Wenonah Hauter’s Foodopoly weaves nearly every aspect of the food system—from retail and fast food to the indentured nature of farming contracts—into a unique and highly accessible analysis of not just America’s food systems, but how they fit into what is now a global corporate food web.
The author shows how the interconnectivity of today’s food industry not only influences but often dictates the way farmers interact with the land and how they raise animals for food. With vivid charts and diagrams, Hauter illustrates how the food industry is able to effectively move as one. She explains how increasing centralization of control and profit had led to decreasing control and profit for farmers and ranchers.
As animals raised for food are driven deeper into confinement systems, the animal welfare costs are enormous. The human costs are as well: Foodopoly notes how America has become the dominant global user of sub-therapeutic antibiotics to increase growth and stifle illness caused by crowded conditions and poor system design—heedless of the disastrous consequences this has to overall antibiotic effectiveness.
Food industry lobbyists, in Hauter’s account, are shown to be ever more potent drivers of agricultural policy—and outcomes in the world at large. The consequences of the political clout wielded by Cargill, Tyson, Kraft, ConAgra, and the like, she says, range from animal welfare atrocities, economic stagnation in rural communities, and famine overseas, to pronounced limitations on consumer choice and the undermining of antitrust, food safety, and labeling laws.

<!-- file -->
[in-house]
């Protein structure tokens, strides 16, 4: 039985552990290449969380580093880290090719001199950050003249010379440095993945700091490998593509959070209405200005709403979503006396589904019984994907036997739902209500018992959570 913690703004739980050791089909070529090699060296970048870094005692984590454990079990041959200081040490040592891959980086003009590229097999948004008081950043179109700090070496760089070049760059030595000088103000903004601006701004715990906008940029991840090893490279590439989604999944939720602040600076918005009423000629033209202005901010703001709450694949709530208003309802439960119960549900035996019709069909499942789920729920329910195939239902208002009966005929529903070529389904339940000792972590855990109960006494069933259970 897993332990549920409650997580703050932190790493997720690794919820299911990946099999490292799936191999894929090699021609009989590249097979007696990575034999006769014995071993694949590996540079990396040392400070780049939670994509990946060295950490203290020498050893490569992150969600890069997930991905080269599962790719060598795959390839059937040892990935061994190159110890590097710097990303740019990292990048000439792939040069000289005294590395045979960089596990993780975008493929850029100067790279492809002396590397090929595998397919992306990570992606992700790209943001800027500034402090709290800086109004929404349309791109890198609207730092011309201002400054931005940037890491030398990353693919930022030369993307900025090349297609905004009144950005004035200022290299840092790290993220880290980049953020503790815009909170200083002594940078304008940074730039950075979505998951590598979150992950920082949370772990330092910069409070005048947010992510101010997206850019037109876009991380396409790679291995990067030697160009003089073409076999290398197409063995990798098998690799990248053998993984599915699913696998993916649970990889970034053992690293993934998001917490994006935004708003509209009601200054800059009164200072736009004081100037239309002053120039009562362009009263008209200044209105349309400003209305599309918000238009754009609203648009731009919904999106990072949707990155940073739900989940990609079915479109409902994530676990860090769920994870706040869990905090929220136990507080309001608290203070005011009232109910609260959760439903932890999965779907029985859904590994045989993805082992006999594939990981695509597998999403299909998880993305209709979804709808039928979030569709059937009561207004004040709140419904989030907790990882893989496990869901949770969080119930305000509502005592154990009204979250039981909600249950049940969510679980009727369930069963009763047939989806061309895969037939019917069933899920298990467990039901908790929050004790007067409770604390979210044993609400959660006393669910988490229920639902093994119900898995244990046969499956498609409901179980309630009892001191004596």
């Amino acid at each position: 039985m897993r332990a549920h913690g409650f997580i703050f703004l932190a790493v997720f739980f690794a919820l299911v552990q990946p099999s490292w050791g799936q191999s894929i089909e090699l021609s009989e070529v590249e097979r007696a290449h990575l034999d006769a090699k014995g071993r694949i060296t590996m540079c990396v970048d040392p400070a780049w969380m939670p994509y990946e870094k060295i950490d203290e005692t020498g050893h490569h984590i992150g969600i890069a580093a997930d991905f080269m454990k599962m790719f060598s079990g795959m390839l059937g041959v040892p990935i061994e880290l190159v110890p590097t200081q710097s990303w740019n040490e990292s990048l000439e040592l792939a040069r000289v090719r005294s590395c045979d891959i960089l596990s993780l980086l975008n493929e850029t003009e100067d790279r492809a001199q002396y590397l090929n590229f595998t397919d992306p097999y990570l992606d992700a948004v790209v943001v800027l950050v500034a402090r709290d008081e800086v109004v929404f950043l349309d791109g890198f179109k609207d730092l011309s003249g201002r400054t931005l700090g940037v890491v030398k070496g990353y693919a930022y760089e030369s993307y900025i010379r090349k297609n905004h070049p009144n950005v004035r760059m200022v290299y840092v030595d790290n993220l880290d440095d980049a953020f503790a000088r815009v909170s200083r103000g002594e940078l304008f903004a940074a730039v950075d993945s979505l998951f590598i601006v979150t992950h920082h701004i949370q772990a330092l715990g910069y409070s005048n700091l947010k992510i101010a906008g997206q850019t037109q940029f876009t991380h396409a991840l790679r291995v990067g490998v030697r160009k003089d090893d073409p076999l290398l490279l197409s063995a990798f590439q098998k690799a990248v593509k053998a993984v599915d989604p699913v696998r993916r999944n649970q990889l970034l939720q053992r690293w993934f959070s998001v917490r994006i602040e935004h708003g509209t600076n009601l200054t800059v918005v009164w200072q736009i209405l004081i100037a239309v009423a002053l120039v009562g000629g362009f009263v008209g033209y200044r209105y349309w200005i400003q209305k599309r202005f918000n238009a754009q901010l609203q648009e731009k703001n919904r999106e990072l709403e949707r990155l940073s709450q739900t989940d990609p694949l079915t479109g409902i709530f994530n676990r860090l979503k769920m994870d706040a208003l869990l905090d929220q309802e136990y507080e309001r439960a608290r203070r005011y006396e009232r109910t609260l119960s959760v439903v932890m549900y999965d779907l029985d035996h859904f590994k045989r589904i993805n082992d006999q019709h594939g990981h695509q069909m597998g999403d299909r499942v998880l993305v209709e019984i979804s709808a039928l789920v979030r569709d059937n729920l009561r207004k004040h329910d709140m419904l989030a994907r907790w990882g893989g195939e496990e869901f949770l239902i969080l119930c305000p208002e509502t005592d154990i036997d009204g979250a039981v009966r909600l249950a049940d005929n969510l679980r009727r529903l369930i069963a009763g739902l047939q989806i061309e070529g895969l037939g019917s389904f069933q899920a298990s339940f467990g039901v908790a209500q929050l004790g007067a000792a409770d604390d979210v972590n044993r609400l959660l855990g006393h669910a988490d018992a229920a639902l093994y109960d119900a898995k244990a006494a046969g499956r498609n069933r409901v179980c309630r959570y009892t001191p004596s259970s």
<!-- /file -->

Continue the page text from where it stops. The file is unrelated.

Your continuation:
Hauter, who is executive director of the non-profit Food and Water Watch, grew up on a family farm that her husband now runs as a Community Supported Agriculture project. In Foodopoly, she captures the very essence of the challenges consumers face as we struggle to make sense of the barrage of information we receive about our food. She explores the misleading claims that some food manufacturers make, and how the companies exploit regulatory loopholes to deceive and take advantage of consumers’ growing concern over the health ramifications of food choices.
Though Hauter is a strong advocate for healthy, ethically raised food, in the end she argues that solving this crisis will require more than consumers making informed choices and supporting local, high-welfare farms. She calls for a complete structural shift—a change grounded in politics, not merely consumer choice. Foodopoly will certainly give you a thorough understanding of the mess that has been created, and illuminate what is needed to rein in a system that neglects the very source of its wealth: the animals, the land, the farmers, food workers, and us.